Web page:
Once again, tricolored blackbirds are likely nesting in high concentrations on a few dairy farms. And once again, the federal government will pay farmers to delay harvesting of feed crops where the eggs sit.
The Natural Resources Conservation Service is in the fourth year of a program that aims to rebuild the species in the San Joaquin Valley. The birds once numbered in the millions, but the loss of marshland habitat has reduced them to an estimated 145,000 as of 2014.
The tricoloreds that remain tend to nest in dairy feed crops that are harvested in spring, such as wheat and a wheat-rye hybrid called triticale. The machinery can wipe out thousands of eggs in a day.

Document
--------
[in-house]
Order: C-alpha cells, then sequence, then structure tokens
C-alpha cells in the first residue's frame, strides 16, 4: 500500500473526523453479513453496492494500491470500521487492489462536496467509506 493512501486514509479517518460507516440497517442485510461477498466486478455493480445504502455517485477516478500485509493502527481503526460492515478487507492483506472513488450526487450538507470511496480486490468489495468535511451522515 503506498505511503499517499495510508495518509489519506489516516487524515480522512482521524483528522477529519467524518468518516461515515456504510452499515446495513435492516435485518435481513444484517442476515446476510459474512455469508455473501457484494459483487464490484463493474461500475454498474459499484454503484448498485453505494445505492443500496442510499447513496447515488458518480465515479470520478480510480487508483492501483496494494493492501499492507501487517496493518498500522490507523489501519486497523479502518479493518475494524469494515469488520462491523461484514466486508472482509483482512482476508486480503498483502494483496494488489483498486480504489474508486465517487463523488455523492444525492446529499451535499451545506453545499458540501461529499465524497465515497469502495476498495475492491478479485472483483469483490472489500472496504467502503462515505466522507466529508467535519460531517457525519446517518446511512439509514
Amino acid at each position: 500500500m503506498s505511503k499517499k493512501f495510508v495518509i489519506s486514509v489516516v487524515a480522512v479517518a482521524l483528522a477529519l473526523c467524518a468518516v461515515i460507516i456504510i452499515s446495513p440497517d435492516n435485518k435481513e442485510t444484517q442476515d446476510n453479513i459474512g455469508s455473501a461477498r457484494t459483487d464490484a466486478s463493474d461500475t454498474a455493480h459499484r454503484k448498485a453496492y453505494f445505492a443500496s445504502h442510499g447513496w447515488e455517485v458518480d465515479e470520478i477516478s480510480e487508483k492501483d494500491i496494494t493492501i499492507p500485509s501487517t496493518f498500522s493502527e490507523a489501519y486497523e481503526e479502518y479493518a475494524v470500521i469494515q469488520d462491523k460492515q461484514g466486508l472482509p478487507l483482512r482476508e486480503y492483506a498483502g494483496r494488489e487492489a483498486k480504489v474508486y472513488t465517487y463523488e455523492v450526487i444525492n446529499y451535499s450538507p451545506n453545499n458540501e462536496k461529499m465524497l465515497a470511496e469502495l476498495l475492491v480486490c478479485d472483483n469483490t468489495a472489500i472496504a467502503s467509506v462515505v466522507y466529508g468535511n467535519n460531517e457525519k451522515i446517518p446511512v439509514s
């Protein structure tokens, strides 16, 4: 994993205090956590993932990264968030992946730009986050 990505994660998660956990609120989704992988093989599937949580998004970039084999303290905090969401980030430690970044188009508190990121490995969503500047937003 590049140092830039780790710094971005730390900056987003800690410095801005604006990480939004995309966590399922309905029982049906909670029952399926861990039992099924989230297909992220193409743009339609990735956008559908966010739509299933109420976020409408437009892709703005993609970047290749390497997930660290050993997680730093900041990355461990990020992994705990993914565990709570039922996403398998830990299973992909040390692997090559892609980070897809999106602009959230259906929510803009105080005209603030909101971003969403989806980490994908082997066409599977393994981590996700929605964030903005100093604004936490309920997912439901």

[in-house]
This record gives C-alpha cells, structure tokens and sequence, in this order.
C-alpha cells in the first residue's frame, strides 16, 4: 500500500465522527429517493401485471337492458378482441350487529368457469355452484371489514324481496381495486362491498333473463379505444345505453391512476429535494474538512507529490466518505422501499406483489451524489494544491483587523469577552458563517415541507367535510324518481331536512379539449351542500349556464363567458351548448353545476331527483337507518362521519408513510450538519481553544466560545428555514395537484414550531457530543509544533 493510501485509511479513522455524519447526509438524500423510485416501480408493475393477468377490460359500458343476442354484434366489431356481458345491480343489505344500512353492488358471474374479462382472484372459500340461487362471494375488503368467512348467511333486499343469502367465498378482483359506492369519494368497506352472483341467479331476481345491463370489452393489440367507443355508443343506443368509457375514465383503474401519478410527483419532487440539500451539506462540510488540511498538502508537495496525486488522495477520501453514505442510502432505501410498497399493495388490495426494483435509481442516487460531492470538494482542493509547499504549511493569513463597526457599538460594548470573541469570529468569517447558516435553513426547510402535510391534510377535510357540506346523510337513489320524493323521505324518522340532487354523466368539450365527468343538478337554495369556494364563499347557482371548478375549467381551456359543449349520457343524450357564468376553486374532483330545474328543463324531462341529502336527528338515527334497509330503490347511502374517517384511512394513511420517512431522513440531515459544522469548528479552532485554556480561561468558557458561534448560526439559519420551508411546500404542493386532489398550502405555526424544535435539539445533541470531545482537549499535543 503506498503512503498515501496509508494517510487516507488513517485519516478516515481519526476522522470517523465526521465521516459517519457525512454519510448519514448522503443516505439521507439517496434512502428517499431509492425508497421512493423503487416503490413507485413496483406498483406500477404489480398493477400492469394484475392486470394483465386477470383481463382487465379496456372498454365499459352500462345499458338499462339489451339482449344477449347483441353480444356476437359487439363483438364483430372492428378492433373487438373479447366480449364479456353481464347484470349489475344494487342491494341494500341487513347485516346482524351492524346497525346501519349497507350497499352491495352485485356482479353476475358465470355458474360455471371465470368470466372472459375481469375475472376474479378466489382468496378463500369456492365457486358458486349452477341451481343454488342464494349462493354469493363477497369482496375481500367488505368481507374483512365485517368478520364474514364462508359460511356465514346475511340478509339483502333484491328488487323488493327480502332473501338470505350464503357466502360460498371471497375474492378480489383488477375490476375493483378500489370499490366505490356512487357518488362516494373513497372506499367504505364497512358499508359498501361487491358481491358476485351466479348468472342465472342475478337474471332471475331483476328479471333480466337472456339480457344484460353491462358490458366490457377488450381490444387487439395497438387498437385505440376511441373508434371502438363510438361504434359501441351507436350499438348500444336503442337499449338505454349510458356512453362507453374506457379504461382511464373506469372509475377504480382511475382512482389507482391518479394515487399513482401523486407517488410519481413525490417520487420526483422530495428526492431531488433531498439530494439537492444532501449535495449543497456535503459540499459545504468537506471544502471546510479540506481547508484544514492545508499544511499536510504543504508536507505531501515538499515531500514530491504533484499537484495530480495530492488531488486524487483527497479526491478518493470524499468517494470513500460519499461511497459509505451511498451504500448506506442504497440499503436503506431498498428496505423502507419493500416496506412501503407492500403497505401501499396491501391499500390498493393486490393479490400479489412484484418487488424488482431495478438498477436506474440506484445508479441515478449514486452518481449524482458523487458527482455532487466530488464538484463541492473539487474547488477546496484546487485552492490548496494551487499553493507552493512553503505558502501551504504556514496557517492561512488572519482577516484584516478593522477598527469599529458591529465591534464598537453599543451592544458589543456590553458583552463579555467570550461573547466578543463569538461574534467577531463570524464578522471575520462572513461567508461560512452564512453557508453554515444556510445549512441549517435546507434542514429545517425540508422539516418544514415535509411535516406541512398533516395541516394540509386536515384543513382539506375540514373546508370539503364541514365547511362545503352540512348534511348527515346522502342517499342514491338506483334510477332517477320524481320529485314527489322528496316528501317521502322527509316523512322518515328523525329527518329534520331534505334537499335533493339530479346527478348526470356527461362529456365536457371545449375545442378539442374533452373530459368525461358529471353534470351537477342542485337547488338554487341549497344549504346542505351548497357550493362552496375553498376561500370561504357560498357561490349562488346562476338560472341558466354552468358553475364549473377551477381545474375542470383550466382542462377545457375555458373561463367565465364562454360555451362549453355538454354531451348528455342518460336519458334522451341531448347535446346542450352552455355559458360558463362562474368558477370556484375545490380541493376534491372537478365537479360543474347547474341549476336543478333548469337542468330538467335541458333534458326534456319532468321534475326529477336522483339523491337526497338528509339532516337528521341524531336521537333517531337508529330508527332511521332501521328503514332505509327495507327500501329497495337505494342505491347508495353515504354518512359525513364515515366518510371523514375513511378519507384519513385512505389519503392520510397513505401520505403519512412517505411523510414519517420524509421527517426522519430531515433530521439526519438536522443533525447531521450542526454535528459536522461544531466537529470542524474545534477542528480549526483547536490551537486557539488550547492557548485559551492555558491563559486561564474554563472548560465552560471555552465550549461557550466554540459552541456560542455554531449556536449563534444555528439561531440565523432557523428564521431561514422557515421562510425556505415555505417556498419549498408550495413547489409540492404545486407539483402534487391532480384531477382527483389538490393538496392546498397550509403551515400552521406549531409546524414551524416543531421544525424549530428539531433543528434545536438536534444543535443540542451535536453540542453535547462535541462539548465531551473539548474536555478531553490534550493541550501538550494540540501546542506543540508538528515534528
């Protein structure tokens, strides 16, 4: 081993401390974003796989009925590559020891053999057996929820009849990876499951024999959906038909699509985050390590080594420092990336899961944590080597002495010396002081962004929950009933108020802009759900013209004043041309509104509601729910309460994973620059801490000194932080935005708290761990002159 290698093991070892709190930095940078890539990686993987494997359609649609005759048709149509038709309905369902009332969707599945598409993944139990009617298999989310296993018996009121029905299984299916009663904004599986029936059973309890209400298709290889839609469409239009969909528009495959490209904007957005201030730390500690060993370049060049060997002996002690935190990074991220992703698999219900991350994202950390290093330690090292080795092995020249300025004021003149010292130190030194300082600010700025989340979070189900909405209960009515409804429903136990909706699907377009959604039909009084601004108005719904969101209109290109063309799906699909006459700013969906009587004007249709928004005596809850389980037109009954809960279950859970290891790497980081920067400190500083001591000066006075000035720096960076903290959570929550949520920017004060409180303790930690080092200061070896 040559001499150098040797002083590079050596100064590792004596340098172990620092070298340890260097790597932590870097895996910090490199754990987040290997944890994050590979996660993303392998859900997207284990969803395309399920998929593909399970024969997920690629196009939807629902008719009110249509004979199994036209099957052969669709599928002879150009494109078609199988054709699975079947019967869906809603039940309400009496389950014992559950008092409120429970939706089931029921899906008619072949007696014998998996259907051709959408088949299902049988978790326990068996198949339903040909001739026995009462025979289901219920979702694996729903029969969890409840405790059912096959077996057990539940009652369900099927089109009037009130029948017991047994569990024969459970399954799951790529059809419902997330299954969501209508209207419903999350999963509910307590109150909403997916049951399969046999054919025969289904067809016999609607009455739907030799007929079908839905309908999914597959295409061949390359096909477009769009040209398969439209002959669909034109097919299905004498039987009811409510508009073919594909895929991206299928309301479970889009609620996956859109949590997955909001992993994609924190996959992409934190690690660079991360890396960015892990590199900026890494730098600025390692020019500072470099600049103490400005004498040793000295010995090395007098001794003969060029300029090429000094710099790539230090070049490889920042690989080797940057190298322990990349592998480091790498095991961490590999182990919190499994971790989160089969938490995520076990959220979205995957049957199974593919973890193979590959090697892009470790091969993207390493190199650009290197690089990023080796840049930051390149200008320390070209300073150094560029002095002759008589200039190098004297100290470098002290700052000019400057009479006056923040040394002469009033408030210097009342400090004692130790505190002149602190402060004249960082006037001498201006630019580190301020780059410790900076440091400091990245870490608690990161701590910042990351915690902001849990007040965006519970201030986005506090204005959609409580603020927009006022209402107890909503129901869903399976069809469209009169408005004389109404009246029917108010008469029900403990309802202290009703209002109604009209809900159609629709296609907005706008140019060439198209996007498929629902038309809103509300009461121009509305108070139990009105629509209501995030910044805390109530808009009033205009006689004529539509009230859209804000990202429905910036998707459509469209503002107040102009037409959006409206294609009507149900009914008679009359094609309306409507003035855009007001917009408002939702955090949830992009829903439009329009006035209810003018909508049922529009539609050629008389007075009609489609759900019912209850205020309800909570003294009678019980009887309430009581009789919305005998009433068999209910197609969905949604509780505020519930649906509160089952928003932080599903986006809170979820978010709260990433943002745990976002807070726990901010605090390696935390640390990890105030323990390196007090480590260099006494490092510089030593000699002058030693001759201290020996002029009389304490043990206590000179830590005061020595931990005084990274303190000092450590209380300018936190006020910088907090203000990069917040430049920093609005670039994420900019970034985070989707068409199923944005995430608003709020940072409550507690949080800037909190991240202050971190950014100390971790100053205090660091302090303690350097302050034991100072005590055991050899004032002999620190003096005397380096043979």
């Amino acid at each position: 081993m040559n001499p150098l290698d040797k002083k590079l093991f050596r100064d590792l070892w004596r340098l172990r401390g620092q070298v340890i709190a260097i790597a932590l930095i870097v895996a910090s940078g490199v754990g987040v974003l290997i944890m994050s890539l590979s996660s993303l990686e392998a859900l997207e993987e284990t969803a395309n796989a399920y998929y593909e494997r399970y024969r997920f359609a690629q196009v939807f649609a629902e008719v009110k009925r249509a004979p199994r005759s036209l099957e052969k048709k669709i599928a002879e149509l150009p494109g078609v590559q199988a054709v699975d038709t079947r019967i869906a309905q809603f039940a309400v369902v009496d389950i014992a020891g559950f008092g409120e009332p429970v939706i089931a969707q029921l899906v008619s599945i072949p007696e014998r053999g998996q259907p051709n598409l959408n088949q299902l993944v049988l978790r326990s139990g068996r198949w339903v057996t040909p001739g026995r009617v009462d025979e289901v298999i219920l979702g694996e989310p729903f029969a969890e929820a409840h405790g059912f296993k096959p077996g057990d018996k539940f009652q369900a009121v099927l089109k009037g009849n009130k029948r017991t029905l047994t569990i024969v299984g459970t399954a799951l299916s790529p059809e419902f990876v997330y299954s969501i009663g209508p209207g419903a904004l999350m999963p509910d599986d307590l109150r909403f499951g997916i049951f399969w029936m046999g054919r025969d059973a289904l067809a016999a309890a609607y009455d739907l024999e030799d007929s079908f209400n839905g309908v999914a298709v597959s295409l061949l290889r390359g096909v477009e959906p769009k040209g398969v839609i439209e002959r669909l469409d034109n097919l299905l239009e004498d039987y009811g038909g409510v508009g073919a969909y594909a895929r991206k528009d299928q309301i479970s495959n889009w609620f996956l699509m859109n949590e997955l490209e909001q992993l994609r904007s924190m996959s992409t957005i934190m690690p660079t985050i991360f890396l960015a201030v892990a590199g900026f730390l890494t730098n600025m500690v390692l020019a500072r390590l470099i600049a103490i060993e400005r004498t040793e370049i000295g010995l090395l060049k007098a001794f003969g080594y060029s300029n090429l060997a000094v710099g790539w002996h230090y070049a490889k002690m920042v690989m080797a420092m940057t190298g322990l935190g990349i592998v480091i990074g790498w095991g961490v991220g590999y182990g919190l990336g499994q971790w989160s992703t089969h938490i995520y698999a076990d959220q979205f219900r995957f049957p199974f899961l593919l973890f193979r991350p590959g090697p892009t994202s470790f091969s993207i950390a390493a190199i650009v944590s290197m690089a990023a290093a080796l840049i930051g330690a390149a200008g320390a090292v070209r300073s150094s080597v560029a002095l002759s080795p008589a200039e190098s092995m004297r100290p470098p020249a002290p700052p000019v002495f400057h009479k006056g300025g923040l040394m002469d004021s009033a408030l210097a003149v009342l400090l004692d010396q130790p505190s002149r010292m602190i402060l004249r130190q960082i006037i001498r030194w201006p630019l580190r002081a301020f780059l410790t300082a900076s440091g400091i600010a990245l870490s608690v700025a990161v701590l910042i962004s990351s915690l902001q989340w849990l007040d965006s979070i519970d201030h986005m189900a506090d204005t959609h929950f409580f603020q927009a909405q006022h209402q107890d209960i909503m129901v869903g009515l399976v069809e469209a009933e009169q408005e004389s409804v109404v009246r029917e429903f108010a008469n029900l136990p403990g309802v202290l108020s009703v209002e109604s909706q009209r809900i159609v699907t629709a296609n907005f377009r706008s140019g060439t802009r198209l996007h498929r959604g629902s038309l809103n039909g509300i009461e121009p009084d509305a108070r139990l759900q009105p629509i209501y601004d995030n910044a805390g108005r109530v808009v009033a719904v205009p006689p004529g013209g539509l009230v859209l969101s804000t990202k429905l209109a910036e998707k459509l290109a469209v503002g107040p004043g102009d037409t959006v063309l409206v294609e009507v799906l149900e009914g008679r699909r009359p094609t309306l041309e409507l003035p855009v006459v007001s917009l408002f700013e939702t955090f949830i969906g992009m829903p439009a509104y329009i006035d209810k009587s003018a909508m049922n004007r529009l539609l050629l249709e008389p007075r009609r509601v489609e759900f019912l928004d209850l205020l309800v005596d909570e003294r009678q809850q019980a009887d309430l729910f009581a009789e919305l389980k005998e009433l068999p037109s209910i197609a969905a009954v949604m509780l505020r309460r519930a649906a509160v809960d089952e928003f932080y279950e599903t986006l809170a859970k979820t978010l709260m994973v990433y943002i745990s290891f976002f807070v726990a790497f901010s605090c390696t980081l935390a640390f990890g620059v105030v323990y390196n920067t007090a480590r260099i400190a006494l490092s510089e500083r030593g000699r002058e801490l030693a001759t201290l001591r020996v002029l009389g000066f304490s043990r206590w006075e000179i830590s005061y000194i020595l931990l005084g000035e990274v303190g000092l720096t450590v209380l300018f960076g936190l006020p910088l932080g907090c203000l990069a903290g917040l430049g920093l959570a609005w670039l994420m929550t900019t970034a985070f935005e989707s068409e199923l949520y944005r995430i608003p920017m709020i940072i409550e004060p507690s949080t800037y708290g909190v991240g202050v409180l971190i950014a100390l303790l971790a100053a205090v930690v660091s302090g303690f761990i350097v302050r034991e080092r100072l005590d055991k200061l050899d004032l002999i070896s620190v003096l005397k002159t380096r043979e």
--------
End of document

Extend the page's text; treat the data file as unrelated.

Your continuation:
The agency will compensate farmers for the reduced feed quality resulting from delaying the harvest until the birds take flight. All of the Valley counties except San Joaquin are eligible. Riverside County also is part of the program.
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Farmers who think they might have nesting colonies can apply through May 13 at www.ca.nrcs.usda.gov.
Tricoloreds are distinct from red-winged blackbirds, a far more numerous species. The effort has several partners – Western United Dairymen, Audubon California, Dairy Cares, the California Farm Bureau Federation and Sustainable Conservation.